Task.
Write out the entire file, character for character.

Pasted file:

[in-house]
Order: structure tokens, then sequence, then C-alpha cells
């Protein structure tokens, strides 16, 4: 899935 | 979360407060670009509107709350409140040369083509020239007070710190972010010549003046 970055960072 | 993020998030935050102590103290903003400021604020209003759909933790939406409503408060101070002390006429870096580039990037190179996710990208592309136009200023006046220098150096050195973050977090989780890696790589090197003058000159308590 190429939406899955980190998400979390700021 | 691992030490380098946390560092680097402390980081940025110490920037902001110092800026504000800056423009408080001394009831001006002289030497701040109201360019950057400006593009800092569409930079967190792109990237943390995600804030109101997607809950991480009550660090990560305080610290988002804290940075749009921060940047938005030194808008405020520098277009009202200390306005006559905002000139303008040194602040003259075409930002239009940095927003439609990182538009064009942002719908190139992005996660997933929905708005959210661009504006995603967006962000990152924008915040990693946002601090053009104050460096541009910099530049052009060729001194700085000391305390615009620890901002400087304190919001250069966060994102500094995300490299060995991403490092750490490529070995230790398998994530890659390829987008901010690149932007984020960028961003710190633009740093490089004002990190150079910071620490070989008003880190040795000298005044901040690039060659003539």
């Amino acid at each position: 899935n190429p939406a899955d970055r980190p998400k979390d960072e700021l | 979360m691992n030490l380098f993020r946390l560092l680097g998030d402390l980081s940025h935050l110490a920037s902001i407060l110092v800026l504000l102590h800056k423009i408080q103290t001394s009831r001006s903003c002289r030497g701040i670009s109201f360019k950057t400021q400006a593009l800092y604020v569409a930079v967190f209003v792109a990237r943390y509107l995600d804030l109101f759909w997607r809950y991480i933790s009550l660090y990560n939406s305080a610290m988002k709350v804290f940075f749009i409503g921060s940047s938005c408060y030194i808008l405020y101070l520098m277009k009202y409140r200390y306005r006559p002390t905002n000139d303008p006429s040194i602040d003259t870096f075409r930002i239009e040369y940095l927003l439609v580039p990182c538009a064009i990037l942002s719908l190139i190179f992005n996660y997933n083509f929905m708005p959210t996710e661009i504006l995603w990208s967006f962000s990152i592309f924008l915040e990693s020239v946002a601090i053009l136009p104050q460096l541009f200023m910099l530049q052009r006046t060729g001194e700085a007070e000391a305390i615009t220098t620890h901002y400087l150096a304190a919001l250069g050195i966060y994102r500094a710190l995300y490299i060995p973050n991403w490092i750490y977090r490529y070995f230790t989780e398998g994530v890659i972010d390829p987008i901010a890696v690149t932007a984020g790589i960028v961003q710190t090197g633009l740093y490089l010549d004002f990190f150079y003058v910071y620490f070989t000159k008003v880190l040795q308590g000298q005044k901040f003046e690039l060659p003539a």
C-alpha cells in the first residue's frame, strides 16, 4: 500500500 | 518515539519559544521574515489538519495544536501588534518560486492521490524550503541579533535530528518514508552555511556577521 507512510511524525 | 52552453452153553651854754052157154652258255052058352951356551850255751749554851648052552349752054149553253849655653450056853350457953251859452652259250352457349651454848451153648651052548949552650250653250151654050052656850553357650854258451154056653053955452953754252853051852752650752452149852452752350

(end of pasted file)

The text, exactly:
[in-house]
Order: structure tokens, then sequence, then C-alpha cells
């Protein structure tokens, strides 16, 4: 899935 | 979360407060670009509107709350409140040369083509020239007070710190972010010549003046 970055960072 | 993020998030935050102590103290903003400021604020209003759909933790939406409503408060101070002390006429870096580039990037190179996710990208592309136009200023006046220098150096050195973050977090989780890696790589090197003058000159308590 190429939406899955980190998400979390700021 | 691992030490380098946390560092680097402390980081940025110490920037902001110092800026504000800056423009408080001394009831001006002289030497701040109201360019950057400006593009800092569409930079967190792109990237943390995600804030109101997607809950991480009550660090990560305080610290988002804290940075749009921060940047938005030194808008405020520098277009009202200390306005006559905002000139303008040194602040003259075409930002239009940095927003439609990182538009064009942002719908190139992005996660997933929905708005959210661009504006995603967006962000990152924008915040990693946002601090053009104050460096541009910099530049052009060729001194700085000391305390615009620890901002400087304190919001250069966060994102500094995300490299060995991403490092750490490529070995230790398998994530890659390829987008901010690149932007984020960028961003710190633009740093490089004002990190150079910071620490070989008003880190040795000298005044901040690039060659003539």
């Amino acid at each position: 899935n190429p939406a899955d970055r980190p998400k979390d960072e700021l | 979360m691992n030490l380098f993020r946390l560092l680097g998030d402390l980081s940025h935050l110490a920037s902001i407060l110092v800026l504000l102590h800056k423009i408080q103290t001394s009831r001006s903003c002289r030497g701040i670009s109201f360019k950057t400021q400006a593009l800092y604020v569409a930079v967190f209003v792109a990237r943390y509107l995600d804030l109101f759909w997607r809950y991480i933790s009550l660090y990560n939406s305080a610290m988002k709350v804290f940075f749009i409503g921060s940047s938005c408060y030194i808008l405020y101070l520098m277009k009202y409140r200390y306005r006559p002390t905002n000139d303008p006429s040194i602040d003259t870096f075409r930002i239009e040369y940095l927003l439609v580039p990182c538009a064009i990037l942002s719908l190139i190179f992005n996660y997933n083509f929905m708005p959210t996710e661009i504006l995603w990208s967006f962000s990152i592309f924008l915040e990693s020239v946002a601090i053009l136009p104050q460096l541009f200023m910099l530049q052009r006046t060729g001194e700085a007070e000391a305390i615009t220098t620890h901002y400087l150096a304190a919001l250069g050195i966060y994102r500094a710190l995300y490299i060995p973050n991403w490092i750490y977090r490529y070995f230790t989780e398998g994530v890659i972010d390829p987008i901010a890696v690149t932007a984020g790589i960028v961003q710190t090197g633009l740093y490089l010549d004002f990190f150079y003058v910071y620490f070989t000159k008003v880190l040795q308590g000298q005044k901040f003046e690039l060659p003539a």
C-alpha cells in the first residue's frame, strides 16, 4: 500500500 | 518515539519559544521574515489538519495544536501588534518560486492521490524550503541579533535530528518514508552555511556577521 507512510511524525 | 52552453452153553651854754052157154652258255052058352951356551850255751749554851648052552349752054149553253849655653450056853350457953251859452652259250352457349651454848451153648651052548949552650250653250151654050052656850553357650854258451154056653053955452953754252853051852752650752452149852452752350